Contrary to popular belief, GameStop is still around. Sure, it’s become a total meme stock, but the company still pulled in $6 billion in revenue in 2021. 

The trouble is that the company is still on its way out because people aren’t really buying games in stores anymore. Although GameStop also owns the ThinkGeek brand, it isn’t really capitalizing on it.

It’s unclear who could make a play for GameStop, but its best days are likely over.

Peloton

JHVEPhoto/Adobe woman walking on the street passing by Peloton store

Peloton has had four rounds of layoffs, which is a sign it’s trying to improve numbers the old-fashioned way: Reducing payroll. 

This signals the company is not just on the rocks, but it’s a great opportunity for a bigger player to come in and pick it up. Options abound, but Apple could step in and play the hero with ease.

Deeper integration with the Apple smartwatch collection and access to a whole new world of data? Companies have been acquired for worse reasons than this.

Netflix

Goodpics/Adobe woman watching netflix

Netflix certainly isn't going away anytime soon, but it's struggling so badly that it’s on a hunt for people sharing the same account and trying to charge other people for using their Netflix account in a second location.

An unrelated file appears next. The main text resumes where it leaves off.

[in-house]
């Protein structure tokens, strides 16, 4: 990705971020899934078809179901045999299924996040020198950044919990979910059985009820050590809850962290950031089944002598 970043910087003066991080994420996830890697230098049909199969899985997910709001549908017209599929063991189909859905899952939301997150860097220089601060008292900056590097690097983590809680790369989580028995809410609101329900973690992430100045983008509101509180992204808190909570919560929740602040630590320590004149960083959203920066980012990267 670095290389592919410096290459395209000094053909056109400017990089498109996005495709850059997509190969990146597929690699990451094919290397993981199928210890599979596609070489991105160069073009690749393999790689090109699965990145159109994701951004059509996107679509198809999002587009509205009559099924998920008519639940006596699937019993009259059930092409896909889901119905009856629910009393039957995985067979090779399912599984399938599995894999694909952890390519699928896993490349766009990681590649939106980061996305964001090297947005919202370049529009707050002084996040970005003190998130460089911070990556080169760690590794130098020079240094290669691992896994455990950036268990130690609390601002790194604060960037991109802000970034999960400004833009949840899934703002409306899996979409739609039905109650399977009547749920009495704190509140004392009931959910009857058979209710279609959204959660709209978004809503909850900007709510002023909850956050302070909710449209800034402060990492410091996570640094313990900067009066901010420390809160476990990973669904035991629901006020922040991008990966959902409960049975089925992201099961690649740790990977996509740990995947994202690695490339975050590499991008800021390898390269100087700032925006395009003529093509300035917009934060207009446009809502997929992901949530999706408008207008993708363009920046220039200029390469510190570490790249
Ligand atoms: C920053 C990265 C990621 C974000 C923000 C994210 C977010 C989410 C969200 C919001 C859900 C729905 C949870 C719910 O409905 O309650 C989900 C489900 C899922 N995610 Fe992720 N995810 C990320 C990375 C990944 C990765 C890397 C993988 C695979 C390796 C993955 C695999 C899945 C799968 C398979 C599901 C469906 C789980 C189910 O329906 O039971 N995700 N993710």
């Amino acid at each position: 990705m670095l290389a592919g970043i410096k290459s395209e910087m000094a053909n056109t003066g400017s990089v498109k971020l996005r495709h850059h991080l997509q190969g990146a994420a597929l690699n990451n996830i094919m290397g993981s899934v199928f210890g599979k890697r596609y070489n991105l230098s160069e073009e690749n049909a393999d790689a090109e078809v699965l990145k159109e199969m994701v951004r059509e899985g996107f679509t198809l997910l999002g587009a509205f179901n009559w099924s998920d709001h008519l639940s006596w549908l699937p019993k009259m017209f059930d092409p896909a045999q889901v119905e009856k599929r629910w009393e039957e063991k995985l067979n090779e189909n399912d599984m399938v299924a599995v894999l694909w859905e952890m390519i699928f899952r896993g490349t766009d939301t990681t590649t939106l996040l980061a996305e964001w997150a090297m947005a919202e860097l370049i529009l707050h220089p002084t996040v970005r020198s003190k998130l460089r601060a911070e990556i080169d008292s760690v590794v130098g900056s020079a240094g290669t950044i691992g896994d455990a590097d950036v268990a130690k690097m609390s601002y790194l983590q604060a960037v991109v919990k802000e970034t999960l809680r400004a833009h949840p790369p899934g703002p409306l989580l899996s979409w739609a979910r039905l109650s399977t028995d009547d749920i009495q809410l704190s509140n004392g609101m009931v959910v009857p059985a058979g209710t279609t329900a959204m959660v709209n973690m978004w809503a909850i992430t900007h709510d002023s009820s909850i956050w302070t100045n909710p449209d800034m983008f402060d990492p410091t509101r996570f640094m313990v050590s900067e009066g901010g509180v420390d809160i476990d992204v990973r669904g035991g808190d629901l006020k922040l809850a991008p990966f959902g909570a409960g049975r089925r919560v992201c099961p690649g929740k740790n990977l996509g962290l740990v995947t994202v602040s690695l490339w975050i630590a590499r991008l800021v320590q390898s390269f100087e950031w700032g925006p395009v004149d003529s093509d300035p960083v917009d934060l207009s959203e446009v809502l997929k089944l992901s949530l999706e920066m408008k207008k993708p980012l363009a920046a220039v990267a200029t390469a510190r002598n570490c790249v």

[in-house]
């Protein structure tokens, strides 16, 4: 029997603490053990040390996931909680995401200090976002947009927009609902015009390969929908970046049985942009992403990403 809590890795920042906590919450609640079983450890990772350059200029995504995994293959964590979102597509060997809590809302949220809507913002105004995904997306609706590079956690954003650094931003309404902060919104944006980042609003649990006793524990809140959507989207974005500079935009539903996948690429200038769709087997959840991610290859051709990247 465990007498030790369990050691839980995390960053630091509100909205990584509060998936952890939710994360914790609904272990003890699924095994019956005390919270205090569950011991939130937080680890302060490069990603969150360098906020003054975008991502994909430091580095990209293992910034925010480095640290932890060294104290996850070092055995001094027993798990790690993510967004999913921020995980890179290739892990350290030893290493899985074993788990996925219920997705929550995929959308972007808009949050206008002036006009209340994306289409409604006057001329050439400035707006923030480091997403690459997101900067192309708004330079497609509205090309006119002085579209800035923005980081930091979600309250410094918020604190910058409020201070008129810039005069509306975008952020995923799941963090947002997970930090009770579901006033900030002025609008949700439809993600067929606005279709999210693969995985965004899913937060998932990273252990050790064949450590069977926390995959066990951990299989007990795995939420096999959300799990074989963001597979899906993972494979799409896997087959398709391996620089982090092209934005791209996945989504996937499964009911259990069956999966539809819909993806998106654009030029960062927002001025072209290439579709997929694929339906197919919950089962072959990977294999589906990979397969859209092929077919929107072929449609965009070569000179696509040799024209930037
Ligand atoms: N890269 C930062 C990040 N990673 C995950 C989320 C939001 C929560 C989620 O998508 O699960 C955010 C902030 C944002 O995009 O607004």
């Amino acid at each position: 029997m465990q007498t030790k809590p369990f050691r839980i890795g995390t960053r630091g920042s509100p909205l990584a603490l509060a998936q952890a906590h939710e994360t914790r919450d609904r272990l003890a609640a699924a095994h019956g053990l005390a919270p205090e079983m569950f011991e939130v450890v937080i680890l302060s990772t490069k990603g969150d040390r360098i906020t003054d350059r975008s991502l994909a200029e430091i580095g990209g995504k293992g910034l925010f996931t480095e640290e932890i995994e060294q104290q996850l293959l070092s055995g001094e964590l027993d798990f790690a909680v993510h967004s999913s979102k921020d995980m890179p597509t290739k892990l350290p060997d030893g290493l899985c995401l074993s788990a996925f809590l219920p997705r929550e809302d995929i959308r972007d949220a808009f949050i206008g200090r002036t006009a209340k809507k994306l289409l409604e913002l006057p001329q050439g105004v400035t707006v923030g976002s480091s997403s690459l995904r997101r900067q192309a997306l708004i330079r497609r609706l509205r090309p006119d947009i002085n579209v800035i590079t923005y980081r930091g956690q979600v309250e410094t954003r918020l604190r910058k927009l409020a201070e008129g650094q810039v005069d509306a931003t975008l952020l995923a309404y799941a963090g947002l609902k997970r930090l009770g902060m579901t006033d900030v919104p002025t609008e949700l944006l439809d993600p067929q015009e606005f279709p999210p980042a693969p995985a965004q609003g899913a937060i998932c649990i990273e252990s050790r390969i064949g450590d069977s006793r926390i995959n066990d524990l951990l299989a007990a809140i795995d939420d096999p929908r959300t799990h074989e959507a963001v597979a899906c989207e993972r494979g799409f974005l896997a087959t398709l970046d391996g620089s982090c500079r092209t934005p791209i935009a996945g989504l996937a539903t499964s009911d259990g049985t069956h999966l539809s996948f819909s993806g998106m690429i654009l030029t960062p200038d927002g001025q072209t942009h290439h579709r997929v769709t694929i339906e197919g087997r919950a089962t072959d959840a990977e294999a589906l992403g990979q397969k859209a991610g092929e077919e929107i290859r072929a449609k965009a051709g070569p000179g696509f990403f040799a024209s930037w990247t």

Subscriber counts are down and continue to decline. Layoffs abound. A crashing stock price. These are all signs that Netflix could potentially look much different in 2023 or beyond.

The streaming space has always been a battle. Netflix used to win on great content, but it’s in a pattern of canceling shows even with widespread subscriber interest. 

Not only that, but Netflix also has a practice of not allowing those shows to go elsewhere, creating enmity both from creators as well as subscribers. Ouch.

Everlywell

Southworks/Adobe man having a look at a blood sampling kit on a table

Everlywell is a testing company in the online health space, specializing in relatively low-cost lab testing. It’s not really a space that has a lot of differentiation, but Everlywell seems to be managing just fine. So why is it on the list?